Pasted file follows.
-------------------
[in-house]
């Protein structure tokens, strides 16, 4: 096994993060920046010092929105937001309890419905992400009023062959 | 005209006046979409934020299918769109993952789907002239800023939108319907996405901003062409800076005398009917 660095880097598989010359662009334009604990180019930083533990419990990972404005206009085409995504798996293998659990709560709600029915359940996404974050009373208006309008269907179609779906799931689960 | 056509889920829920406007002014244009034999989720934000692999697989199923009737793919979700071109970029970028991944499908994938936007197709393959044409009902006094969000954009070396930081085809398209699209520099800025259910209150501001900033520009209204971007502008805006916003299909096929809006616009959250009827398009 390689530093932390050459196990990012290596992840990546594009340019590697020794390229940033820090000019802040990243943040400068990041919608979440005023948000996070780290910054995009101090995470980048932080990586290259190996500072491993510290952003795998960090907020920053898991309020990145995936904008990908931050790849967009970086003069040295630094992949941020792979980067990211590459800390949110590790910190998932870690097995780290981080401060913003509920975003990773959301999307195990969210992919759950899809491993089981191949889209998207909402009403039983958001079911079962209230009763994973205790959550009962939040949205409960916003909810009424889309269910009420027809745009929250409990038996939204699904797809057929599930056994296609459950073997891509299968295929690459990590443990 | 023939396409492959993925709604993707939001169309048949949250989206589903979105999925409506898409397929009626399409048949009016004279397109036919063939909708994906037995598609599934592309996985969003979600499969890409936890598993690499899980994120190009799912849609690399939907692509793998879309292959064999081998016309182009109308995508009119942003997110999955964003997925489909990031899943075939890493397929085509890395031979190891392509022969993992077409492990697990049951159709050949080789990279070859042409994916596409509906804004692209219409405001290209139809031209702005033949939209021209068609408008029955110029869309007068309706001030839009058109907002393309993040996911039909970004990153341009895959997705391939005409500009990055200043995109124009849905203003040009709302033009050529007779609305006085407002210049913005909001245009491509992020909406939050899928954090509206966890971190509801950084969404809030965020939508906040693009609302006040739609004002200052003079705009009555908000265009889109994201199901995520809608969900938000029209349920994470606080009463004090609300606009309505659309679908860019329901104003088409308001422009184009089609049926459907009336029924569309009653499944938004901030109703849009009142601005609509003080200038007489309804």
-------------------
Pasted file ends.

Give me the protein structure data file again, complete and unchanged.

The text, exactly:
[in-house]
């Protein structure tokens, strides 16, 4: 096994993060920046010092929105937001309890419905992400009023062959 | 005209006046979409934020299918769109993952789907002239800023939108319907996405901003062409800076005398009917 660095880097598989010359662009334009604990180019930083533990419990990972404005206009085409995504798996293998659990709560709600029915359940996404974050009373208006309008269907179609779906799931689960 | 056509889920829920406007002014244009034999989720934000692999697989199923009737793919979700071109970029970028991944499908994938936007197709393959044409009902006094969000954009070396930081085809398209699209520099800025259910209150501001900033520009209204971007502008805006916003299909096929809006616009959250009827398009 390689530093932390050459196990990012290596992840990546594009340019590697020794390229940033820090000019802040990243943040400068990041919608979440005023948000996070780290910054995009101090995470980048932080990586290259190996500072491993510290952003795998960090907020920053898991309020990145995936904008990908931050790849967009970086003069040295630094992949941020792979980067990211590459800390949110590790910190998932870690097995780290981080401060913003509920975003990773959301999307195990969210992919759950899809491993089981191949889209998207909402009403039983958001079911079962209230009763994973205790959550009962939040949205409960916003909810009424889309269910009420027809745009929250409990038996939204699904797809057929599930056994296609459950073997891509299968295929690459990590443990 | 023939396409492959993925709604993707939001169309048949949250989206589903979105999925409506898409397929009626399409048949009016004279397109036919063939909708994906037995598609599934592309996985969003979600499969890409936890598993690499899980994120190009799912849609690399939907692509793998879309292959064999081998016309182009109308995508009119942003997110999955964003997925489909990031899943075939890493397929085509890395031979190891392509022969993992077409492990697990049951159709050949080789990279070859042409994916596409509906804004692209219409405001290209139809031209702005033949939209021209068609408008029955110029869309007068309706001030839009058109907002393309993040996911039909970004990153341009895959997705391939005409500009990055200043995109124009849905203003040009709302033009050529007779609305006085407002210049913005909001245009491509992020909406939050899928954090509206966890971190509801950084969404809030965020939508906040693009609302006040739609004002200052003079705009009555908000265009889109994201199901995520809608969900938000029209349920994470606080009463004090609300606009309505659309679908860019329901104003088409308001422009184009089609049926459907009336029924569309009653499944938004901030109703849009009142601005609509003080200038007489309804």